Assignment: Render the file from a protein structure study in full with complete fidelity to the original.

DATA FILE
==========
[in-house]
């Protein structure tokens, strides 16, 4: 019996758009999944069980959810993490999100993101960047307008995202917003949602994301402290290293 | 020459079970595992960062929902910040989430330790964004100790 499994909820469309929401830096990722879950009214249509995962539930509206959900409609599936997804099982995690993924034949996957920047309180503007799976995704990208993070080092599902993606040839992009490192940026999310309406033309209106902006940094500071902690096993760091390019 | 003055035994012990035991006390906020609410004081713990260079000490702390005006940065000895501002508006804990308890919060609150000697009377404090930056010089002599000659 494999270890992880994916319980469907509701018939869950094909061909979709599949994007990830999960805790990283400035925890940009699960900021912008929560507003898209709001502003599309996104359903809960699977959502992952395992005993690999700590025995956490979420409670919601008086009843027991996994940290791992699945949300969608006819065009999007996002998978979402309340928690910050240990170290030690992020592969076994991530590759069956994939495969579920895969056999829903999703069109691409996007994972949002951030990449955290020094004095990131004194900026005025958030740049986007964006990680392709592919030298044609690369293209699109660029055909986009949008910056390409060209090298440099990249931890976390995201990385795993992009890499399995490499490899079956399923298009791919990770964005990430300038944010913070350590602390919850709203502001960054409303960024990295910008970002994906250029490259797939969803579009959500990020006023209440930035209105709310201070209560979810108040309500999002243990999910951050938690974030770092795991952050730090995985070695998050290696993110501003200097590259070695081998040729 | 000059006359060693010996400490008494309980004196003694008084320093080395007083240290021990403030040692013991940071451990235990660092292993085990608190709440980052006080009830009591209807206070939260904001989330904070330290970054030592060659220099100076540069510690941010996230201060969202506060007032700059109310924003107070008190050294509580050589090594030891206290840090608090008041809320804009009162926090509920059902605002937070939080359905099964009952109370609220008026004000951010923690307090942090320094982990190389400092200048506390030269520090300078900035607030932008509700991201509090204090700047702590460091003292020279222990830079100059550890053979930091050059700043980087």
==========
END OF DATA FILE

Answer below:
[in-house]
């Protein structure tokens, strides 16, 4: 019996758009999944069980959810993490999100993101960047307008995202917003949602994301402290290293 | 020459079970595992960062929902910040989430330790964004100790 499994909820469309929401830096990722879950009214249509995962539930509206959900409609599936997804099982995690993924034949996957920047309180503007799976995704990208993070080092599902993606040839992009490192940026999310309406033309209106902006940094500071902690096993760091390019 | 003055035994012990035991006390906020609410004081713990260079000490702390005006940065000895501002508006804990308890919060609150000697009377404090930056010089002599000659 494999270890992880994916319980469907509701018939869950094909061909979709599949994007990830999960805790990283400035925890940009699960900021912008929560507003898209709001502003599309996104359903809960699977959502992952395992005993690999700590025995956490979420409670919601008086009843027991996994940290791992699945949300969608006819065009999007996002998978979402309340928690910050240990170290030690992020592969076994991530590759069956994939495969579920895969056999829903999703069109691409996007994972949002951030990449955290020094004095990131004194900026005025958030740049986007964006990680392709592919030298044609690369293209699109660029055909986009949008910056390409060209090298440099990249931890976390995201990385795993992009890499399995490499490899079956399923298009791919990770964005990430300038944010913070350590602390919850709203502001960054409303960024990295910008970002994906250029490259797939969803579009959500990020006023209440930035209105709310201070209560979810108040309500999002243990999910951050938690974030770092795991952050730090995985070695998050290696993110501003200097590259070695081998040729 | 000059006359060693010996400490008494309980004196003694008084320093080395007083240290021990403030040692013991940071451990235990660092292993085990608190709440980052006080009830009591209807206070939260904001989330904070330290970054030592060659220099100076540069510690941010996230201060969202506060007032700059109310924003107070008190050294509580050589090594030891206290840090608090008041809320804009009162926090509920059902605002937070939080359905099964009952109370609220008026004000951010923690307090942090320094982990190389400092200048506390030269520090300078900035607030932008509700991201509090204090700047702590460091003292020279222990830079100059550890053979930091050059700043980087």